How'd we do at predicting booms?18 people predicted which two controls Randy boomed. How'd we do?
The list shows the number of times each control was identified as a predicted boom. I've bolded the two controls that Randy actually boomed.
Mixed results. The group did a decent job at recongizing 5 as a boom candidate. But, we also recognized 7, 10, 11 and 15 as boom candidates. Only two people identified 12 as a boom candidate. I guess that's about what I'd expect.
Maybe we'll play this same guessing game again sometime. I thought it was interesting (and it certainly generated some interest, judging by the number of comments). posted by Michael | 1:08 PM
Monday, May 23, 2005
Only 13 particpants at yesterday's sprint raceI knew that only a few people ran yesterday's sprint. But, I was still surprised when I saw the results list had only 13 names. Too bad, because it was really fun.
I suspect that people don't want to run a "sprint" because it sounds like you have to run hard. It sounds like something that would only be fun if you were fast. Maybe that is why so few people ran.
Another possibility is that people don't like the city park environment. Maybe they only like to be orienteering in the woods.
Or maybe it is just something new and to quote Garth (or was it Wayne?), "we fear change."
Here in KC we drew 13 finishers....meanwhile, a bit over a week ago a Wednesday night sprint race in Stockholm drew 640 finishers.
The map below is from the race in Stockholm. Control 12 is at the corner of an L-shaped building. I used to live in that L-shaped building. posted by Michael | 7:00 PM
posted by Michael | 6:58 PM
Sunday, May 22, 2005
Sprint maps from yesterday's raceI've posted my routes from yesterday's sprint race.
It probably would have been a few seconds faster to go straight from 2 to 3. It turns out that if you'd have crossed the stream immediately, the light green was really more like open/white.
From 6 to 7 a number of people went left of the line and ran next to the lake. I think my route is faster. posted by Michael | 1:55 PM
posted by Michael | 1:53 PM
posted by Michael | 1:53 PM
Saturday, May 21, 2005
Heart rate curve from tonight's sprint raceI ran the Possum Trot sprint this evening. My heart rate and altitude curve is below. Click on the image for higher resolution.
I started my watch when the starter said, "30 seconds." That's why the curve is so low for a bit and then shoots up.
The curve shows a continual, gradual, upward trend. That isn't good. When I'm fittest, the curve tends to be quite flat. One reason for the continual upward trend is probably the warm weather. I just don't function well when it is warm.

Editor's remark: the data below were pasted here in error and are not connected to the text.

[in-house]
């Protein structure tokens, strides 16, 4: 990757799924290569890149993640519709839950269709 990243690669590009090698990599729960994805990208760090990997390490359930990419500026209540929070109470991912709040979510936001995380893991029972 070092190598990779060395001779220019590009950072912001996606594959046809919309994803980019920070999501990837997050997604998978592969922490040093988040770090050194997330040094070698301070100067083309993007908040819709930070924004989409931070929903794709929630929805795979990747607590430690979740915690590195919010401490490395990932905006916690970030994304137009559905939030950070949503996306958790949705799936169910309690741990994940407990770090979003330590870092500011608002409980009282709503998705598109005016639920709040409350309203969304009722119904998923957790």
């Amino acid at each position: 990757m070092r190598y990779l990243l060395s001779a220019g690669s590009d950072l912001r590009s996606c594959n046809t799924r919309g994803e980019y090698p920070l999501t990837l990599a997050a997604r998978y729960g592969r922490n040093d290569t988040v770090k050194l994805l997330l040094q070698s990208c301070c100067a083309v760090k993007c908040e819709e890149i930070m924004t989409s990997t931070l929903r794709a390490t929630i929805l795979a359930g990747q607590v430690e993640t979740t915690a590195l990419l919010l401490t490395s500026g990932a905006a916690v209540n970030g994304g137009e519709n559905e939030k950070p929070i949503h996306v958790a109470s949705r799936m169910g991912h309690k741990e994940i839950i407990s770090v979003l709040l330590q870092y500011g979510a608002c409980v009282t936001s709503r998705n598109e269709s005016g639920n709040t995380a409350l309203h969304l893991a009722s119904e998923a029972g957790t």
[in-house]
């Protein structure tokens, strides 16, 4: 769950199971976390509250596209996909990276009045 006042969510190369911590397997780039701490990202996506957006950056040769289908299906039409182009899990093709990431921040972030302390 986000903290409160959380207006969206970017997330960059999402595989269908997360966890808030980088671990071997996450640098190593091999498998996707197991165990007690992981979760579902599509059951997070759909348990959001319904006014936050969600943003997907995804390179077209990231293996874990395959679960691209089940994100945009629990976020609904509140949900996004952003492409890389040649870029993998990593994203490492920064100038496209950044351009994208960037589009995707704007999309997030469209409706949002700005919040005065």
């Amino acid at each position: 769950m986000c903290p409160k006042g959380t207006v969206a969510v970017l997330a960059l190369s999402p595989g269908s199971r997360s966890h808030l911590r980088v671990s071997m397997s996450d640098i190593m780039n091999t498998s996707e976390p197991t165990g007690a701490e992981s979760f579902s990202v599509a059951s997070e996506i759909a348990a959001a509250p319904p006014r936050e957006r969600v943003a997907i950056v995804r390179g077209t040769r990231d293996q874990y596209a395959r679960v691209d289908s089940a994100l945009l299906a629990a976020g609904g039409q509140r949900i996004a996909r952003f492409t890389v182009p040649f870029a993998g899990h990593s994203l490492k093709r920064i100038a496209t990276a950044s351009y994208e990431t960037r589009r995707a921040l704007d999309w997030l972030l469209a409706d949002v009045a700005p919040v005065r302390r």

I'll probably post my map and routes tomorrow. posted by Michael | 8:24 PM
Heart rate and altitude curve for the Possum Trot sprint. posted by Michael | 8:21 PM
Friday, May 20, 2005
Nordberg's training just before the Nordic ChampsAnders Nordberg wrote about his training for the 9 days leading up to the Nordic Champs. I'm not going to translate the whole thing, but I'll write about what he wrote.
Nordberg is doing a lot of training in those 9 days. He's doing about 18 hours. That's a lot of time. But, keep in mind that it isn't all running.
About 4 of the 18 hours is strength training.
About 3 hours is on a bike trainer.
About 7 hours is easy running on trails and in the forest (it includes 2 sessions of easy technique work).
I was struck by how easy Nordberg's "easy" training is. For his easy sessions his average heart rate is about 100 when running and about 90 when using the bike trainer. Of course, you can't be sure how easy that is unless you know his maximum and threshold heart rates. But, it certainly is very easy.
As I look at different training logs, it strikes me that -- and this is a broad generalization, subject to all sorts of error -- a characteristic of a lot of Norwegian training is that it is very easy. In contrast, the Swedes -- and again this is a broad generalization -- seem to train less, but train harder. posted by Michael | 6:40 PM
Thursday, May 19, 2005
At no single, crucial moment in his life did he suddenly acquire his genius...or his unprecedented skill....These derived not from epiphanic enlightenment or formal schooling but from a persistent cycle of pragmatic learning, experimental adaption, and constant revision driven by his uniquely disciplined mind and focused will....in every race he learned something new,...he combined the new ideas into a constantly changing set of...tactics, strategies,....
The quote is from a book I'm reading. The italicized race is the one word I've changed.
It sounds almost like a description of a great orienteer. But, it is actually from Jack Weatherford's biography of the Genghis Khan. posted by Michael | 1:22 PM
Wednesday, May 18, 2005
Can you predict a boom?I once spent some time trying to see if I could predict booms. I wanted to see if I could look at a course and predict the legs where orienteers would boom.
I looked at maps. I looked at split times. I looked at races I'd run. I tested a few ideas. I thought about it.
I eventually came up with two broad rules for predicting booms:
1. Booms are relatively rare in the first 1/4 of the course and relatively common in the last 1/4 of the course.
2. Booms are relatively common where the map is sketchy.
Both of those rules make sense. They help in predicting booms, but there are a lot of booms that don't fit the rules.